Since November 2021, members of the Wyoming National Guard have been deployed at hospitals around the state to assist with testing people for COVID-19.

The deployments of guard members were done to shore up hospitals across the state that have been facing increased staffing shortages.

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Lynn Budd, Director of the Wyoming Office of Homeland Security, said that an initial deployment ran from September 2021 until December, with up to 100 National Guard members working at hospitals across the state.

Since January, and running until April, Budd said that number has been reduced to 21, nine in Casper, 10 in Cheyenne, and two in Jackson.

The National Guard in Wyoming and across the country is able to deploy due to funding provided by the federal government through Title 32, which currently will run until the beginning of April.

Budd said they are processing requests for a few other facilities across the state, but didn't want to specify where.

As of Dec. 7, 18,000 guard members have been deployed across the country, with the Federal Emergency Management Agency obligating $2.7 billion for the mission.

All members of the Wyoming National Guard are vaccinated against COVID-19.

Private First Class Holly Haselhuhn said that she had been deployed twice, once at Star Valley Health in Afton and another at Mesa Primary Care in Casper, where she helped test people for COVID-19, typically working 12 hour days Monday through Thursday.

Haselhuhn said she has been able to get a handle on what they are needed to do and appreciates how welcoming the staff in Casper have been.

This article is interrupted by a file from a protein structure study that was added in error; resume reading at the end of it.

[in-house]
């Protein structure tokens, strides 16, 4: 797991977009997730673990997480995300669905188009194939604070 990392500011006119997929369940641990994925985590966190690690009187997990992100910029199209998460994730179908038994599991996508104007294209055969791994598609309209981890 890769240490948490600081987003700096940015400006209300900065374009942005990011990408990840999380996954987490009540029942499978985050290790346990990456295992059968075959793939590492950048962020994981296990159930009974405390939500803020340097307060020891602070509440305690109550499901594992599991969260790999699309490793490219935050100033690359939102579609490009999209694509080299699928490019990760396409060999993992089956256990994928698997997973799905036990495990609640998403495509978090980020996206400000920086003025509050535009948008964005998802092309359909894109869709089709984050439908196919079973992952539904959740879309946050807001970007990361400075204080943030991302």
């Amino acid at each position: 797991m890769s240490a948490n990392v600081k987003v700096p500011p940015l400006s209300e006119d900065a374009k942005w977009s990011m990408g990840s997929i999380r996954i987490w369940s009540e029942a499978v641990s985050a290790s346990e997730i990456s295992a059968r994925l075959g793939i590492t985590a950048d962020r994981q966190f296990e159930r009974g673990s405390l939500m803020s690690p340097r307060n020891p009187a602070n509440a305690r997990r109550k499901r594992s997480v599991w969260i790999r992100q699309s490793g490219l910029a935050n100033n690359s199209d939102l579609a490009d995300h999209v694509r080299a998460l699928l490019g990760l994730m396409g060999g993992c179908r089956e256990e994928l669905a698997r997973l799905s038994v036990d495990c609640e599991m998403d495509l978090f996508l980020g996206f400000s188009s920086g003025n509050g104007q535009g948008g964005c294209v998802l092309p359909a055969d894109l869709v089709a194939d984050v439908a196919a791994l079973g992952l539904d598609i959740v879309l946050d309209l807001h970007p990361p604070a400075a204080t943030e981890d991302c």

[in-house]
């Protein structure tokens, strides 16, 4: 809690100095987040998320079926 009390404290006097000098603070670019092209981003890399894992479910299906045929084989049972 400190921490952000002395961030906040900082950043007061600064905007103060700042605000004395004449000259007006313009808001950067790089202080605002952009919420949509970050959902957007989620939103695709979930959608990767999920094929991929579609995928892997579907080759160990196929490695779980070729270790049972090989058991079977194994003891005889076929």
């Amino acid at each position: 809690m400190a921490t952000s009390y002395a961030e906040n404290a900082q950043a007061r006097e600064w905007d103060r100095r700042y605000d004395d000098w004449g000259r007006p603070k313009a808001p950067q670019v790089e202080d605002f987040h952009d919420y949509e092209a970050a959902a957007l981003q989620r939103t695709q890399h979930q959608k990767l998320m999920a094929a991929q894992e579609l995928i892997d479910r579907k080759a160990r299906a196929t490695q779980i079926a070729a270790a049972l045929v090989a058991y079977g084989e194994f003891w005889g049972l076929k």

"The staff here has been extremely welcoming and they've been more than helpful in helping us get used to the environment here," Haselhuhn said "It's been very easy to adjust. It's not much different than any job in any other medical field, you go by the rules, you do everything you're supposed to do and just we always have the opportunity to ask for help from anyone here, they're always willing."

Since being deployed to Casper in January, Haselhuhn said that they get roughly 50 to 60 people a day who come in for testing.

Haselhuhn said that she was sent to Casper to handle the "sudden influx of COVID-19 patients," as Star Valley Health wasn't getting as many patients.

COVID-19 patients at the Wyoming Medical Center, where a majority of Natrona County residents go if they get COVID-19, has fluctuated over the past several months.

According to self-reported data from the Wyoming Department of Health, on Oct. 19, the county saw the most amount of COVID-19 patients at 68, before dropping to 31 on Nov. 19, 23 on Dec. 19, and the lowest since July 2021 of seven patients on Jan. 2 and 3.

However, that number increased to a high of 56 on Jan. 31 and Feb. 1 but has since decreased down to 39 on Feb. 8.

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